Showtime's Dexter begins season six last night with "Those Kinds of Things." Dexter (Michael C. Hall) attempts to get Harrison (Evan George Kruntchev and Luke Andrew Kruntchev) into a great pre-school. The one he chooses happens to be religious, so Dexter finds himself wondering about faith, something he's never really thought about before, and something he has a very hard time comprehending. Dexter also attends his 20th high school reunion, finding his new-found popularity makes it harder for him to accomplish his real mission: a kill.
Dexter and Dexter tackle many things over the years, a great number of them issues of morality. It seems appropriate, after six years, to finally get around to faith and religion. After all, the way that many people live their lives by often has something to do with their religious beliefs. Dexter has Harry's (James Remar) code, carefully taught to him so that he will only murder the right people. Sure, the crucifix symbol may appeal to Dexter's dark side, but for Dexter to start to consider sin, that would open him up to guilt and reflection upon what he is done. Thankfully, it does not appear the series will be going down that road, as it could ruin the character.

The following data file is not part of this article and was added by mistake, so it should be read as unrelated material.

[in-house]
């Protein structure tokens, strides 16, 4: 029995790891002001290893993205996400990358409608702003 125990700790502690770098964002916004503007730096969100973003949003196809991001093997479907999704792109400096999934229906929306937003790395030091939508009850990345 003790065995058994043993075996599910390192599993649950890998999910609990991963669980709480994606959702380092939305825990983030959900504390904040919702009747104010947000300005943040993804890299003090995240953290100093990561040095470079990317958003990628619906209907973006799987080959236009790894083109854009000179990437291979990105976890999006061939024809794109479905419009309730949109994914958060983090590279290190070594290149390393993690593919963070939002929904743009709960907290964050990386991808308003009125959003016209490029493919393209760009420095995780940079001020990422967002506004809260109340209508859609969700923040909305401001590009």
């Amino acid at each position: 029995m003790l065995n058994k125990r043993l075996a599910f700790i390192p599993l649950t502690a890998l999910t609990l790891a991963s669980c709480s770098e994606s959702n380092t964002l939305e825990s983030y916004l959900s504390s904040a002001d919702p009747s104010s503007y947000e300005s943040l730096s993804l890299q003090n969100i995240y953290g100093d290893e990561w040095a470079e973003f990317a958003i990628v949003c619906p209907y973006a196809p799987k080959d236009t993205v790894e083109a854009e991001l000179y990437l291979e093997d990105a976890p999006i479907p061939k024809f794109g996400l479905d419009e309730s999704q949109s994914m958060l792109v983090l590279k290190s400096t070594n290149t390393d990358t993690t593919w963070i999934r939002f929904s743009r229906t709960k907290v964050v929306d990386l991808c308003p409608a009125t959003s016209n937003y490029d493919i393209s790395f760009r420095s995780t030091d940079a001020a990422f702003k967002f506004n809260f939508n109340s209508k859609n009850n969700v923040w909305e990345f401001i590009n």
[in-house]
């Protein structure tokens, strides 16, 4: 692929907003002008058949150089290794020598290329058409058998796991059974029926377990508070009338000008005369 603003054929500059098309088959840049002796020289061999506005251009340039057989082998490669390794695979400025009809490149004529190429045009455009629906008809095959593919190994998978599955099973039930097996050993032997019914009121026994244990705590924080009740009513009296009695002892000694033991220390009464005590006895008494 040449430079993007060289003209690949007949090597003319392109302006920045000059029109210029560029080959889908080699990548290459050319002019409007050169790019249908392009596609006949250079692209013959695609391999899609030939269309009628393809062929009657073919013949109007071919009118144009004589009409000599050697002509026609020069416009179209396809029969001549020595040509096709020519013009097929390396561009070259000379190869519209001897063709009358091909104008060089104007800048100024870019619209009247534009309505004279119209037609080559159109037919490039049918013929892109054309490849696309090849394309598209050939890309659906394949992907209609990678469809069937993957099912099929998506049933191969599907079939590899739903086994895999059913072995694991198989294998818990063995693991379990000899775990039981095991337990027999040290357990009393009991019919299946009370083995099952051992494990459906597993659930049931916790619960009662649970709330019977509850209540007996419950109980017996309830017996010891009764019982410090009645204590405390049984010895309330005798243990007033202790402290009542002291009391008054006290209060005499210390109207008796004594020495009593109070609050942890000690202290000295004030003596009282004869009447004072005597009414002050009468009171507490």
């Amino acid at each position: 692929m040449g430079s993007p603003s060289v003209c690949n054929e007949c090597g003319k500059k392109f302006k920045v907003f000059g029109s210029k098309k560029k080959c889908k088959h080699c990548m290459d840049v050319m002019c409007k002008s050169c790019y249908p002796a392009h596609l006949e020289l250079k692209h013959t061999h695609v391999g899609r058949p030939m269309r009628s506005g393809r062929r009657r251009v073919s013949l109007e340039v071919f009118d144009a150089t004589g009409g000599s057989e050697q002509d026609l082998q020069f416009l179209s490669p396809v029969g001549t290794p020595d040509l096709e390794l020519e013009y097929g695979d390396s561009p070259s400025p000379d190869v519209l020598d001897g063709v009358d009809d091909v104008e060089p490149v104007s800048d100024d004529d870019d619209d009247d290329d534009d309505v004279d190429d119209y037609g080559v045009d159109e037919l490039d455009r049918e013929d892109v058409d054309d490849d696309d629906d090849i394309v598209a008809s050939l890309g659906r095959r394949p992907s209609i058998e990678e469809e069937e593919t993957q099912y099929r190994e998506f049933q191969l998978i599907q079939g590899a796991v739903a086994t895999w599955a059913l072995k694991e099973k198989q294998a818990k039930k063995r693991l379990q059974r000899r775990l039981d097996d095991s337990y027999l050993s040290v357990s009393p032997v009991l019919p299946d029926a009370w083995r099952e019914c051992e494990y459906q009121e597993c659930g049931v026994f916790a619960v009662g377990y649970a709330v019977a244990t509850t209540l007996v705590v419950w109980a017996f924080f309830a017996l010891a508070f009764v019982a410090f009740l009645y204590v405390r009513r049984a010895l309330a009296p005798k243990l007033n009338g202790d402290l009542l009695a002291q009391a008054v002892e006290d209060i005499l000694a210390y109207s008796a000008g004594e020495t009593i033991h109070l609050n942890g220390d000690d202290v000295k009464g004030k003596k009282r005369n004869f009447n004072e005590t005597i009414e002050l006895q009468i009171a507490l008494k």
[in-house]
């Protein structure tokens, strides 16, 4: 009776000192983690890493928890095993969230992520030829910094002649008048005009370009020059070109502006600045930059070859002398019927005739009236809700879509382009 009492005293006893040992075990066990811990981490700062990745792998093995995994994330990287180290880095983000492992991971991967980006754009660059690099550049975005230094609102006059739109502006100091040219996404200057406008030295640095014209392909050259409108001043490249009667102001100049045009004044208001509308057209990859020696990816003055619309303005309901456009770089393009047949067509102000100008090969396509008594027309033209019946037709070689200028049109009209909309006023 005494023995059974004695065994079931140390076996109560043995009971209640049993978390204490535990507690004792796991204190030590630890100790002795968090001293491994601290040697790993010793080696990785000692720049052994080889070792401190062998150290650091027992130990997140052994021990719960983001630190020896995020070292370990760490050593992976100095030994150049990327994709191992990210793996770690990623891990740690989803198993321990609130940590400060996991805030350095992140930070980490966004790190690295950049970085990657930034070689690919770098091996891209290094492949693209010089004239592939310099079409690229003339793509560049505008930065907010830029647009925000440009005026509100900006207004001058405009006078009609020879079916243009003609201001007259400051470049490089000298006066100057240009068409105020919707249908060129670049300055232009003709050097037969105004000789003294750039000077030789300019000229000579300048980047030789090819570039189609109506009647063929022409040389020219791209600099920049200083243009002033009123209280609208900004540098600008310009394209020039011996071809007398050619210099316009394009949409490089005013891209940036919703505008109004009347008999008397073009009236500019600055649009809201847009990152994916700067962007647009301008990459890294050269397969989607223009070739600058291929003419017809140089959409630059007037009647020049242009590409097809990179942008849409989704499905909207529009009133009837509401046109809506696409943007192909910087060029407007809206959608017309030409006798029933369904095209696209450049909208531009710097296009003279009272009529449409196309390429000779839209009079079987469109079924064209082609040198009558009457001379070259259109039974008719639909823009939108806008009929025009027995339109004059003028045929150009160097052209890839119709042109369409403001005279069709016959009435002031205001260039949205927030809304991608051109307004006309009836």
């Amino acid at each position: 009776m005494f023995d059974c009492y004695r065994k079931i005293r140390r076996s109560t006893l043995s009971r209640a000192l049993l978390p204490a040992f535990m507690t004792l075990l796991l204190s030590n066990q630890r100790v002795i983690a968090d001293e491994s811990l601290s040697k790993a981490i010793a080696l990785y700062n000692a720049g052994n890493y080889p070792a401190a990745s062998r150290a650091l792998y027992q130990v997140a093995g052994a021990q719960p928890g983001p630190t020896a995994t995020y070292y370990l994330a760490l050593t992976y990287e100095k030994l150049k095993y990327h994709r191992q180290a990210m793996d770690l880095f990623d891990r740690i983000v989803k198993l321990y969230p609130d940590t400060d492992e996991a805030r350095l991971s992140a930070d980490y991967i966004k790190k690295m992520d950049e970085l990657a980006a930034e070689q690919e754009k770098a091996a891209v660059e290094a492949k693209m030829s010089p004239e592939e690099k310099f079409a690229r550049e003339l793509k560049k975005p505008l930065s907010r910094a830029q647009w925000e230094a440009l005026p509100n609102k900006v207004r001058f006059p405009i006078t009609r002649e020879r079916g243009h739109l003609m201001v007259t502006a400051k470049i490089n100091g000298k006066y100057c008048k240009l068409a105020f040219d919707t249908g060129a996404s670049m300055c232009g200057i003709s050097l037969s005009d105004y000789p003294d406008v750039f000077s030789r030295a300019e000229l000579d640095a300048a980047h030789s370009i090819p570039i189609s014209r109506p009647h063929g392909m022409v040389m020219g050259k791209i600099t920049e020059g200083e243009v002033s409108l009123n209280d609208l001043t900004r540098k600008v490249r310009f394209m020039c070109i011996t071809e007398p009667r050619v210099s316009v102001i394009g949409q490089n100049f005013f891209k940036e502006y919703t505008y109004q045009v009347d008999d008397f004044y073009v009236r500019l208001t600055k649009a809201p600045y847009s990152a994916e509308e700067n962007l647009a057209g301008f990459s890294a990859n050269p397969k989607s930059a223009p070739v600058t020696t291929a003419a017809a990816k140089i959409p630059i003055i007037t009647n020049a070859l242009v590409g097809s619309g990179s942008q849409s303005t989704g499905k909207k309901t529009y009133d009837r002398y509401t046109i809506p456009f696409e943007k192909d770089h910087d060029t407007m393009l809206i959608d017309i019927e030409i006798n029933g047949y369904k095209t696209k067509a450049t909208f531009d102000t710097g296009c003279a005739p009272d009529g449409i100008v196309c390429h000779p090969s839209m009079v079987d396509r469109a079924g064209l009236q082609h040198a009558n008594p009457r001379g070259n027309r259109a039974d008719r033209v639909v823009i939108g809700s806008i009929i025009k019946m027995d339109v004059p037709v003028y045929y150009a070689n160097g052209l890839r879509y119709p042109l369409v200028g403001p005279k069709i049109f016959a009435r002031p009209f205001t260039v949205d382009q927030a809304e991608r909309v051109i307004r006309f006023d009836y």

Instead, Dexter explores religion from the standpoint of a father. He worries that Harrison will not have a normal childhood without some religious base, and hopes that this pre-school might fill that need. Dexter is honest about his need for help in this area with the admissions director (Michael Hyatt, The Wire), and the truth, combined with a sincere desire to do right by Harrison, is likely what leads the program to accept Harrison. Go Dexter!
Dexter's other main story, attending his reunion, is more fun than deep, a welcome relief from the great, but dreary, storytelling of last season. Dexter has a great job, is in wonderful physical shape, and has a sad story involving the death of his wife. As such, he finds himself the center of attention, an unusual situation for him. It's hard to tell if Dexter enjoys it all, though he doesn't seem to be too annoyed by it, even though it means delaying the kill. An old classmate, Trisha (Kristen Miller, She Spies, That's My Bush), gives Dexter an extra special present, and as unrealistic and out of place as that scene comes across, it's nice to see Dexter get some female-induced pleasure.